Raising minimum wage makes minimum sense

Senator Bert Johnson of Detroit recently introduced a bill, S.B. 1177, that would increase Michigan’s minimum wage from the current $7.40 per hour to $10 per hour by January 1, 2015 and then index the minimum wage to inflation. On his web site, the senator asserts that “a better minimum wage improves standards of living; stimulates consumption, and therefore job creation; and decreases the need for governmental assistance.”

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This bill is a case of good intentions resulting in unintended consequences that make the people it intends to help worse off. Ludwig von Mises pointed out in his 1927 book, “Liberalism in the Classical Tradition,” that “there is only one thing that can raise wages: A rise in the general productivity of labor, whether by virtue of an increase in the capital available or through an improvement in the technological process of production.”

How can the owner of a business pay people more than the value of what they produce? Suppose that by hiring you at my car wash, I can make $7 more per hour. Is it reasonable to think that I can pay you $10 per hour? Over time I would be losing $3 per hour and I will eventually be driven out of business.

What Mises was saying was that if I can increase your productivity so you add $10 per hour worth of value, then I can pay you $10 per hour. So the key to increased wages is increased productivity. Now, how can I increase your productivity?

One way is to increase the amount of what economists call capital that workers have. Capital consists of things which are used to produce other goods and services, such as computers, servers, drill presses, factory buildings, etc. A worker that has more capital will be more productive and be paid more. That is why wages have risen in Japan since the time when I was a kid and “made in Japan” meant cheap products made with cheap labor. Capital moved to Japan, increasing the productivity and thus wages of labor. We are witnessing the same thing in China today.

Another type of capital is human capital—education and training. One of the reasons there is a substantial gap in lifetime earnings of those with a college education and those who did not graduate from high school is because the college graduate is capable of producing more value. Thus, if we want to increase the wages of the poor, we must increase their human capital—improving their education and job skills.

As Mises also noted, changes in technology of production will improve the productivity of labor. Nurses, secretaries, engineers, auto mechanics—nearly every skilled profession has gained from the changes in technology that have taken place over the last few decades, and as a consequence they are more highly paid than before.

If the government attempts to mandate a wage, it must result in unemployment. The only question, is how much unemployment there will be? And who will be the people who become unemployed? Increasing the minimum wage cannot make any workers more productive. So when the minimum wage gets to $10 per hour, then all those workers who today are employed and producing between $7.40 per hour and $10 per hour will no longer be able to find work.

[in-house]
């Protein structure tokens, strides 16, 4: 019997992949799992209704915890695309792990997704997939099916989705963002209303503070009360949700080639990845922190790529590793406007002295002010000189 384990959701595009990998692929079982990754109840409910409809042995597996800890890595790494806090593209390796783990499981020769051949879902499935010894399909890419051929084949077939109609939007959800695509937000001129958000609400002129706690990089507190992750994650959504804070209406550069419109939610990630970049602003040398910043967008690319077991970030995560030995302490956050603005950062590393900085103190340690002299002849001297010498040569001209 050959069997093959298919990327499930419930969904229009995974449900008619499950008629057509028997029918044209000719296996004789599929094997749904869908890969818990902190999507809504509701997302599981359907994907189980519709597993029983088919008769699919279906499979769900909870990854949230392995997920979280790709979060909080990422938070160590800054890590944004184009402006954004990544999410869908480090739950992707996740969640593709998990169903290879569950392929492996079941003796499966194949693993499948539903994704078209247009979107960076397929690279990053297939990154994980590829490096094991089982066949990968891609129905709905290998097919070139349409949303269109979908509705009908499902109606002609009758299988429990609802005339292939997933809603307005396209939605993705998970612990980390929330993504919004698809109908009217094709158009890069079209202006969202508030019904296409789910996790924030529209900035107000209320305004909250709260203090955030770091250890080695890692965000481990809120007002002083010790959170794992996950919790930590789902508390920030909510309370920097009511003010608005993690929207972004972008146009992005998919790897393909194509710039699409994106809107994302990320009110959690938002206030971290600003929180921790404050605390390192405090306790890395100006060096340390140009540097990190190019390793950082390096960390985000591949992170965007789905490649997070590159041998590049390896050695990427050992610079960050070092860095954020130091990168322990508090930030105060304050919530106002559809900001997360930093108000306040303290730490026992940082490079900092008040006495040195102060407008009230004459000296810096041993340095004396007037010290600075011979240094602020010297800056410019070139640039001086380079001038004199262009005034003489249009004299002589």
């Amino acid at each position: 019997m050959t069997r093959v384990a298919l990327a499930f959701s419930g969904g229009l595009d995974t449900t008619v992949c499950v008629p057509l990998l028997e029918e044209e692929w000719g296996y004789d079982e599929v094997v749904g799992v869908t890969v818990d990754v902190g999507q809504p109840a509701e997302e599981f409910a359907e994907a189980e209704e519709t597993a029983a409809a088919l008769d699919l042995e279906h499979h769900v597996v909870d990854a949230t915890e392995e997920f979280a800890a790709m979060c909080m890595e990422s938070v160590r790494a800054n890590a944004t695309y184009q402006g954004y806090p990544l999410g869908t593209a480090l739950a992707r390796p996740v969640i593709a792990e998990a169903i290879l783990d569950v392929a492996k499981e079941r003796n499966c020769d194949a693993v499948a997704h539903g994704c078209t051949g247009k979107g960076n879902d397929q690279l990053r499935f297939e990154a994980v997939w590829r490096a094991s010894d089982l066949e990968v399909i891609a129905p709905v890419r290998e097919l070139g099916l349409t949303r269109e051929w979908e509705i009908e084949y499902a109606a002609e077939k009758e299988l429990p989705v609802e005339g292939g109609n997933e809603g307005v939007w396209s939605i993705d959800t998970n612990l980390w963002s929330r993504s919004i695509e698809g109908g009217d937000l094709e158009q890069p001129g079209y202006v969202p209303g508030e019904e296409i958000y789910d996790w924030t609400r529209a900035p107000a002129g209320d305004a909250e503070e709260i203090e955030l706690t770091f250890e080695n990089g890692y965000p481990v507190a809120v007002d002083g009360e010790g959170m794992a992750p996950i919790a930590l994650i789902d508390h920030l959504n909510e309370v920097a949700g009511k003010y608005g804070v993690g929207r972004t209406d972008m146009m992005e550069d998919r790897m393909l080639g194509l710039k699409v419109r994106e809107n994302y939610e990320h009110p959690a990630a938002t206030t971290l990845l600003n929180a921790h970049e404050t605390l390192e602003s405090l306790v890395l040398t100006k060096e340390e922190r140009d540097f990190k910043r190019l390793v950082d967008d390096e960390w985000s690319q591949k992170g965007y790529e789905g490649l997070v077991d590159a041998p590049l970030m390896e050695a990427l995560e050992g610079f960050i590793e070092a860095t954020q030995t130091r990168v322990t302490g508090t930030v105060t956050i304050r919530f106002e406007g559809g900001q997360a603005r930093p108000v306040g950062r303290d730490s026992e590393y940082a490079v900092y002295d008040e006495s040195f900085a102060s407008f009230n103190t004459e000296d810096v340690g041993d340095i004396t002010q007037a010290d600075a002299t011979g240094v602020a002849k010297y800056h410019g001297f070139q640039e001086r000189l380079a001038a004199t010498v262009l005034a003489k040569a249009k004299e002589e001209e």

In effect, the minimum wage makes it against the law for anyone who cannot produce the amount of profit per hour specified in the minimum wage to be employed. This makes no sense from an economic point of view, but it also makes no sense from the point of view of individual liberty. If I wish to work for you for $7 per hour and you are willing to pay me $7 per hour for my labor, why should the government keep us from accomplishing what we both desire?

The bad part about the minimum wage is that the people who lose the most are those who are at the bottom of the socio-economic ladder. I will not lose my job even when the minimum wage gets to $10 per hour. But what about the black teenager who is a high school dropout and managed to get a job at $7.40 per hour? It is not clear that he will still have that job at $10 per hour. The minimum wage is one reason black teenage unemployment in this country is 36.5 percent.

Rather than making it against the law to employ anyone who cannot produce $10 an hour, we should direct our efforts to increasing the productivity of our work force by improving the quality of our education system and improving the incentives for adding to the stock of capital in Michigan.

(Dr. Gary L. Wolfram is the William E. Simon Professor in Economics and Public Policy at Hillsdale College. Originally posted on The Michigan View.)

Comments

  1. Wild Bill says

    Be aware this is nothing more than a “Re-election” tactic. Who can afford to do this with the economy in it’s current state.

  2. The ignorant leadership in our state and our country really don’t have a clue how to get things going and raising the min wage is one of the most stupid things that can be done. It only helps the 16-18 year old in high school not the person trying to provide for their family it just screws them.

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